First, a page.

COS 137-4 - Rewilding abandoned landscapes in Europe

Friday, August 12, 2011: 9:00 AM
18A, Austin Convention Center
Laetitia M. Navarro and Henrique M. Pereira, Centro de Biologia Ambiental, Faculdade de Ciencias da Universidade de Lisboa, Lisboa, Portugal

For millennia, mankind has shaped the landscapes that it occupies, particularly through agriculture. In Europe, the age-old interaction between humans and their habitat shaped the cultural heritage and the perceptions of nature. Yet, since the mid 20th century, European farmland is being abandoned, especially in remote and mountain areas. The loss of the bucolic European landscapes and the resulting opportunities for rewilding is generating controversy for both the scientific community and the public. As a result, rewilding, as an alternative to abandonment, is seldom considered. Here we attempt to provide an objective review of the consequences of farmland on biodiversity. In particular, we ask to what extent farmland abandonment can be considered as an opportunity for rewilding in a European context. We first studied the perceptions of both traditional agriculture and wilderness and how those perceptions can influence land management policies. We then reviewed past, present and future trends of agriculture and the resulting land-uses in order to understand how these impact European landscapes and biodiversity. Finally, we assessed the value and sustainability of rewilding for human society from both an economy and ecosystem services perspective.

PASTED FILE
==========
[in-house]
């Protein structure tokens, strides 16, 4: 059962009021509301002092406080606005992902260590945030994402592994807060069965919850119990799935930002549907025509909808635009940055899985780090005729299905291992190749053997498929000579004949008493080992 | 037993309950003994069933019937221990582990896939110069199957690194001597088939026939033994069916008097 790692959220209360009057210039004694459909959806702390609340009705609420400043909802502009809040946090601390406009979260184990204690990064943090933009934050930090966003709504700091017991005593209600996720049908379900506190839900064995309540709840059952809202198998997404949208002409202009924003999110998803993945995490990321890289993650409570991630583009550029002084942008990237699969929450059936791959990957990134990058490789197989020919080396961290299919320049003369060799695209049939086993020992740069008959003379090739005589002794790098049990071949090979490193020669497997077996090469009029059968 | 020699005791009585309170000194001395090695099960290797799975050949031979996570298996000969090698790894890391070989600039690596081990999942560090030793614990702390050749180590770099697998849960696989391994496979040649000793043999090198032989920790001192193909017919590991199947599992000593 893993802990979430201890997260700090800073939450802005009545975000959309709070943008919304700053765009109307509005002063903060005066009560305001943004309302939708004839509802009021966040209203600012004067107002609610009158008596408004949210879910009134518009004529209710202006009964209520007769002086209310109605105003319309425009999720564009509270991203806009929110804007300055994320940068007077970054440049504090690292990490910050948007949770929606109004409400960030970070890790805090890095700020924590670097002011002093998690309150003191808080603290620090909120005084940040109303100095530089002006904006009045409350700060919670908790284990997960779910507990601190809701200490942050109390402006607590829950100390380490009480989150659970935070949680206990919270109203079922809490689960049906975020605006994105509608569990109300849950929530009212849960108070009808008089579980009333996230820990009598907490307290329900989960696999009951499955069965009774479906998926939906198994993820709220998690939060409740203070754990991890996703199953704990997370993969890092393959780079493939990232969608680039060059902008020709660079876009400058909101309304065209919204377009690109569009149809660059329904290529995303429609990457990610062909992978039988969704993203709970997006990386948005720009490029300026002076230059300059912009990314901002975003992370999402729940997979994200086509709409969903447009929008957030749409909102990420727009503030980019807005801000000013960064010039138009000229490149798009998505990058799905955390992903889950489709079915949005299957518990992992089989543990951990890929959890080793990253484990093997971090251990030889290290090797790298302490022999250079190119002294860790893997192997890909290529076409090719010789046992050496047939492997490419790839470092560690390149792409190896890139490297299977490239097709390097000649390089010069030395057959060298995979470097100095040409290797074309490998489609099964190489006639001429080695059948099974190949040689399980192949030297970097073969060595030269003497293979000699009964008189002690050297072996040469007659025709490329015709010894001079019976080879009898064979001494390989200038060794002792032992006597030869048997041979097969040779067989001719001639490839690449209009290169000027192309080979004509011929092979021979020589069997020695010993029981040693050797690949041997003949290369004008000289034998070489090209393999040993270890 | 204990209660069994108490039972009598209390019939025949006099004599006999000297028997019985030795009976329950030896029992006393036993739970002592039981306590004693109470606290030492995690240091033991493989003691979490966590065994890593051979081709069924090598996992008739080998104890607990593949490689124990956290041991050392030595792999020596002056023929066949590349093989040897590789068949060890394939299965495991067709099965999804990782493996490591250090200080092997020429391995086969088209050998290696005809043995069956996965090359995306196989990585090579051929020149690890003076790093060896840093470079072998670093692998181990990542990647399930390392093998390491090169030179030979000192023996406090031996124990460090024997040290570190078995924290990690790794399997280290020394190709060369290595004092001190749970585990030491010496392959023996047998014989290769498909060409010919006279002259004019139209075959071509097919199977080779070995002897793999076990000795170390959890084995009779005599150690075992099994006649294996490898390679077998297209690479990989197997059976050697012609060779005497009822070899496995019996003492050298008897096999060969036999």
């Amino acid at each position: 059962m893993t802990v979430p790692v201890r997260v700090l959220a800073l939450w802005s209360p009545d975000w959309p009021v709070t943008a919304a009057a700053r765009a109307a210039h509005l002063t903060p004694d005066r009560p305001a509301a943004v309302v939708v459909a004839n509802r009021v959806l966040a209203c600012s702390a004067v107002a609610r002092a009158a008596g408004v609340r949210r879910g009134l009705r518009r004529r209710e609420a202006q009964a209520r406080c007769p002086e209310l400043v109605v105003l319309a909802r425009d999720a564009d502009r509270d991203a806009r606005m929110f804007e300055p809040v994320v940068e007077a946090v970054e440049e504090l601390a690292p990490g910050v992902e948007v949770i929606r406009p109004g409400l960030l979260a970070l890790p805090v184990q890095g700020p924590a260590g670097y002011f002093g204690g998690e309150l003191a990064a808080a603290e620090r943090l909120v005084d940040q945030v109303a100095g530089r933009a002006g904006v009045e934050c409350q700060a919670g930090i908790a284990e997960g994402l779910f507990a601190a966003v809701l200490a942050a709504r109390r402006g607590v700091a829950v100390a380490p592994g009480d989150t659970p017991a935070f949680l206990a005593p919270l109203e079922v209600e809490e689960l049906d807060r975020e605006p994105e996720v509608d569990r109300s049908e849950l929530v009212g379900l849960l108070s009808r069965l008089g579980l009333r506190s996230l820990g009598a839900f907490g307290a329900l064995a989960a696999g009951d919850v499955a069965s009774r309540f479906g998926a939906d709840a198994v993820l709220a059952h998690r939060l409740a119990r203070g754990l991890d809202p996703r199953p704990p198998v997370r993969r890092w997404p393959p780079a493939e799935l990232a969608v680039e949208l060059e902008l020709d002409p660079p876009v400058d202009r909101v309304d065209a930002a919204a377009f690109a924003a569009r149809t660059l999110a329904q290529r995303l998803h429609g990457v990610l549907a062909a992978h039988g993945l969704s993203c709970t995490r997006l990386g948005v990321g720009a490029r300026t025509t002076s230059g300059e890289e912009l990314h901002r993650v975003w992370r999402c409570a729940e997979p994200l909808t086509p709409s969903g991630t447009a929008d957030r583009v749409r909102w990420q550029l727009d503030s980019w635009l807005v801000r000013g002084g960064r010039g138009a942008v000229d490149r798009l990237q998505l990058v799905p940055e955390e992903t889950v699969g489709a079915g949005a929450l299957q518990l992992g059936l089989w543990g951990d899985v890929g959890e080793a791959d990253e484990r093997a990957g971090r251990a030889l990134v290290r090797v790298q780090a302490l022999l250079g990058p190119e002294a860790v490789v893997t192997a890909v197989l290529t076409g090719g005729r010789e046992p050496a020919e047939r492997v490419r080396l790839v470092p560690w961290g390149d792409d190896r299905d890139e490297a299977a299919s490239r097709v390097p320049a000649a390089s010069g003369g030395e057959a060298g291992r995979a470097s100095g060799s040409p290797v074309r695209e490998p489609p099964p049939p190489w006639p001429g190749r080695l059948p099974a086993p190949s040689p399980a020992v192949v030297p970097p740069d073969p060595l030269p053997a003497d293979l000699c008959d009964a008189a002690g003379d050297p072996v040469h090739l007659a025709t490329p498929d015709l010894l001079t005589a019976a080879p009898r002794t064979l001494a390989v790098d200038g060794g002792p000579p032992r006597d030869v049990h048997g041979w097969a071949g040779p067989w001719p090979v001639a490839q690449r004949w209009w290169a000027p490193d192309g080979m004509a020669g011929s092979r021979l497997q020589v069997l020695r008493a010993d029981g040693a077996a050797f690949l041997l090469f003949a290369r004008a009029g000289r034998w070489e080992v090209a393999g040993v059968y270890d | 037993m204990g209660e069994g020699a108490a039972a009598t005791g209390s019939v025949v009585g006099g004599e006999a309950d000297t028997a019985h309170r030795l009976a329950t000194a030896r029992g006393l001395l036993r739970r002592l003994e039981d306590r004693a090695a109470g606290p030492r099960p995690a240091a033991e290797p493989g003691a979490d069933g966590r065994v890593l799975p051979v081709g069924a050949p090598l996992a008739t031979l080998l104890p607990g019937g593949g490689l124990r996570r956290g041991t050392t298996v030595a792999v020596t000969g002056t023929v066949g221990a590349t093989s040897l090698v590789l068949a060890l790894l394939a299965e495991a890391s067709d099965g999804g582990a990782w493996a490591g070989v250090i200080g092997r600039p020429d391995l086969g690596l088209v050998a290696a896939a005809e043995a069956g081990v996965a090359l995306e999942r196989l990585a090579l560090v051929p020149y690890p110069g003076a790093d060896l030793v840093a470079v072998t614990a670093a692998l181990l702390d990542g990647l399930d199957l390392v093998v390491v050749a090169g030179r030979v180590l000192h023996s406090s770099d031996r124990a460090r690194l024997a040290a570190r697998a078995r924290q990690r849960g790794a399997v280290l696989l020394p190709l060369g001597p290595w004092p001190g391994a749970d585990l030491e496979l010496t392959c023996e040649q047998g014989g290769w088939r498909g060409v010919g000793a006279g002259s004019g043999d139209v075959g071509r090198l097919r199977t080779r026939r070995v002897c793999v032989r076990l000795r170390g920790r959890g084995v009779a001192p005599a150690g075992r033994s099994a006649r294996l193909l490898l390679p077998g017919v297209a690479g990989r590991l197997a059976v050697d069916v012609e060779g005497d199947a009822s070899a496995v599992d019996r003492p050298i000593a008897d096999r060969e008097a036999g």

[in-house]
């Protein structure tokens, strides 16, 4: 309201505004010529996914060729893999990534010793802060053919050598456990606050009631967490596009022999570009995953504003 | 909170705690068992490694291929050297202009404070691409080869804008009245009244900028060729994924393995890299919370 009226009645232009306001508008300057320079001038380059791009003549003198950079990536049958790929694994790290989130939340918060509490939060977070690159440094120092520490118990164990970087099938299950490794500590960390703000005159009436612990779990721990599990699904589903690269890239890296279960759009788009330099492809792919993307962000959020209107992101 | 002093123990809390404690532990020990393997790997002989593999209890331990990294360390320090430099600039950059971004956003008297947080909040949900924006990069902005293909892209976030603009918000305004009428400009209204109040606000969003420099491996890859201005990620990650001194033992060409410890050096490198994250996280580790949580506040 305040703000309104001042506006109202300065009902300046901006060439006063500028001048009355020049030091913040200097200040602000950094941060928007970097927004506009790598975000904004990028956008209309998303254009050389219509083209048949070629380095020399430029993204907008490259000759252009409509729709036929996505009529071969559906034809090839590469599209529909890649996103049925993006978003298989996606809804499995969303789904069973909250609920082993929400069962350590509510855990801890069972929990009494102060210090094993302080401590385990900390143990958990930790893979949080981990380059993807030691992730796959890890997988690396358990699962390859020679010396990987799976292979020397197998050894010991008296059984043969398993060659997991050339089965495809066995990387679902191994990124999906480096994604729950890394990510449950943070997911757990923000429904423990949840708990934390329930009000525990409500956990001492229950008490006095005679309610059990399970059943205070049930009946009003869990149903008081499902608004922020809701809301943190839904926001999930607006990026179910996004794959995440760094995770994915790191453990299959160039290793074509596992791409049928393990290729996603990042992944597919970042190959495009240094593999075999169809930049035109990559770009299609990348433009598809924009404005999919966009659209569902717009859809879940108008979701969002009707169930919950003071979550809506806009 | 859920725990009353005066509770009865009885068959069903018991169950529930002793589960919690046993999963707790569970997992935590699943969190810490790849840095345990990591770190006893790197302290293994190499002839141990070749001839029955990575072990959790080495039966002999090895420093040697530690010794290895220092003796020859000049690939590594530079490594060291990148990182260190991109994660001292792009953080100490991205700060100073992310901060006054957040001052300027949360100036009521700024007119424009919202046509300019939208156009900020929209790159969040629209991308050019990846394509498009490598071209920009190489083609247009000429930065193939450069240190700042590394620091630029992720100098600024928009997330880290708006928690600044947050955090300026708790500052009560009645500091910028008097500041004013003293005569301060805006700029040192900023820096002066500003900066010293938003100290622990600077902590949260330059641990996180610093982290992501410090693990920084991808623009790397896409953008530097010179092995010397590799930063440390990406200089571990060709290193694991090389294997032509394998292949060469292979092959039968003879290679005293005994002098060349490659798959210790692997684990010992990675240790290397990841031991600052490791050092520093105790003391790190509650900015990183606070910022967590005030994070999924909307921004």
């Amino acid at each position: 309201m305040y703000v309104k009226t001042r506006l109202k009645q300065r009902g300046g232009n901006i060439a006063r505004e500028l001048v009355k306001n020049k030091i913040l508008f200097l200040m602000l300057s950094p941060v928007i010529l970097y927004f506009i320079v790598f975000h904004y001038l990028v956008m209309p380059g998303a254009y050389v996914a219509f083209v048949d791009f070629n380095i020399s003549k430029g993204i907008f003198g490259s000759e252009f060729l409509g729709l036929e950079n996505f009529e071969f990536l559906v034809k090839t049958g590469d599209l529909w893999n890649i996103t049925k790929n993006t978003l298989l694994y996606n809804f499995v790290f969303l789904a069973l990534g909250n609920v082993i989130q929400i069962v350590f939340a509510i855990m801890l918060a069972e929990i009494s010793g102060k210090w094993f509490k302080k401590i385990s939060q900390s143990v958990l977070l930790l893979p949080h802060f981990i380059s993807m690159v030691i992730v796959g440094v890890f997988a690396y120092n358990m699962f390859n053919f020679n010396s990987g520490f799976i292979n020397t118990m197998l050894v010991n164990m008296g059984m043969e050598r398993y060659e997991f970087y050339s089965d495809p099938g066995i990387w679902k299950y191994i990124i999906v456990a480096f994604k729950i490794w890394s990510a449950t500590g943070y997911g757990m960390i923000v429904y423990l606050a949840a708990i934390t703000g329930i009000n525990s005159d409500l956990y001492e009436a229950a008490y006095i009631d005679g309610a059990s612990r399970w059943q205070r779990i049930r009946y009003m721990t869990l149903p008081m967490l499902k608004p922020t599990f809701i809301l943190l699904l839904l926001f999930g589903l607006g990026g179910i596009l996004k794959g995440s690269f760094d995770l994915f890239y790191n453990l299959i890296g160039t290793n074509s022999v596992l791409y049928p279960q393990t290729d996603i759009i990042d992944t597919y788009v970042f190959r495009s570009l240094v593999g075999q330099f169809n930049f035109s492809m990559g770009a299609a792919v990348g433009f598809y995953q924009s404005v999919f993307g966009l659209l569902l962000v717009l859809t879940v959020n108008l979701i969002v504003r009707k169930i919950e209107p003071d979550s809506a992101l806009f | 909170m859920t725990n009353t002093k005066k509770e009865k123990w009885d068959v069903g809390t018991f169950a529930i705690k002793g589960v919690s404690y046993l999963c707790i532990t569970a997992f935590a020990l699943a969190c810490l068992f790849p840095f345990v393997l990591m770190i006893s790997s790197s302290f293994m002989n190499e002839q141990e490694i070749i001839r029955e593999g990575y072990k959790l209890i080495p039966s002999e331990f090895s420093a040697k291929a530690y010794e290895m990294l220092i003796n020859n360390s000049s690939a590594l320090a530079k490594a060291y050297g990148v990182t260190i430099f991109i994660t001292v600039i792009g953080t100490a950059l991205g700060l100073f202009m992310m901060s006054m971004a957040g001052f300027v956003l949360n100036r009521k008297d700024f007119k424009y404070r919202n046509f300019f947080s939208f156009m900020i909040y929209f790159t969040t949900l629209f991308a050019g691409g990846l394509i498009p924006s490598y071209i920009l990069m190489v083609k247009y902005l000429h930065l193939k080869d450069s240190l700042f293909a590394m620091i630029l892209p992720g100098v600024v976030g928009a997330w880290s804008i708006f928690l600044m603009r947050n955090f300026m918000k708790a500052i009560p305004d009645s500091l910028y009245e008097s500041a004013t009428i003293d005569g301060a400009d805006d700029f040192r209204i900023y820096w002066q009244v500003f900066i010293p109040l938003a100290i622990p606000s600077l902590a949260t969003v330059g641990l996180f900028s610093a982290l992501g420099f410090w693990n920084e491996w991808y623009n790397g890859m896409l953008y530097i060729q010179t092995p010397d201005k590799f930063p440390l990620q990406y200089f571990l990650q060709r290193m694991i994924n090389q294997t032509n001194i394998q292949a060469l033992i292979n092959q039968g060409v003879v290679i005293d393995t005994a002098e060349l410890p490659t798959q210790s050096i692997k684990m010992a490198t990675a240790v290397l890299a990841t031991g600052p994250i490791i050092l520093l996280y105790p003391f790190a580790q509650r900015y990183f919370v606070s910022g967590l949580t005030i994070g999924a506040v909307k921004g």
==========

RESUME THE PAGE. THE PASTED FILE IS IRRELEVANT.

Our review shows the evolution of European agriculture and its impact on both the landscape and the way they are perceived. We also illustrate the extent of past abandonment, its inexorability and the projections for the upcoming decades. It appears that several species, amongst which some large mammals, could benefit from land abandonment and forest regeneration. Moreover, the “wild” landscapes will provide several ecosystem services such as carbon sequestration, soil recovery and recreation. Rewilding is also an interesting economic option especially in comparison to the subsidies dedicated to maintain populations in remote areas by the European Union. We thus believe that rewilding should be considered as a sustainable landscape management option that will benefit several species, including humans.

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